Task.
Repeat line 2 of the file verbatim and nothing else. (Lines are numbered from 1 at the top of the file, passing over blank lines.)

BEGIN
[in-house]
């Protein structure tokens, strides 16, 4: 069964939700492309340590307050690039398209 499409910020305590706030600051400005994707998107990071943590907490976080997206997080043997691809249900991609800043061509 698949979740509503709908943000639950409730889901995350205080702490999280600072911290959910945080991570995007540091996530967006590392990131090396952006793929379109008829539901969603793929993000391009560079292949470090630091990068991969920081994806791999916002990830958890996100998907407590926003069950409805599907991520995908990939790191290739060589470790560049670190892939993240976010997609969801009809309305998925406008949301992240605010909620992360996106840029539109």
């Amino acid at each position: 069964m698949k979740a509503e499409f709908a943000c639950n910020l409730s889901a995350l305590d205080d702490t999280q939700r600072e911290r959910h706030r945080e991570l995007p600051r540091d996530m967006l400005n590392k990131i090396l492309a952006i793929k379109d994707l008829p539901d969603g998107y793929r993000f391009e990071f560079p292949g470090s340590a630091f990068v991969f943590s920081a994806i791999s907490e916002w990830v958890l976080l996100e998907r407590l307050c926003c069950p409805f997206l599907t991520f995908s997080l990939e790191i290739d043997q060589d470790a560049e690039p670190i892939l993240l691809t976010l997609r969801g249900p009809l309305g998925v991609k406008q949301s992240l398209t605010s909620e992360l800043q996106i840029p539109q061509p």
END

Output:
């Protein structure tokens, strides 16, 4: 069964939700492309340590307050690039398209 499409910020305590706030600051400005994707998107990071943590907490976080997206997080043997691809249900991609800043061509 698949979740509503709908943000639950409730889901995350205080702490999280600072911290959910945080991570995007540091996530967006590392990131090396952006793929379109008829539901969603793929993000391009560079292949470090630091990068991969920081994806791999916002990830958890996100998907407590926003069950409805599907991520995908990939790191290739060589470790560049670190892939993240976010997609969801009809309305998925406008949301992240605010909620992360996106840029539109």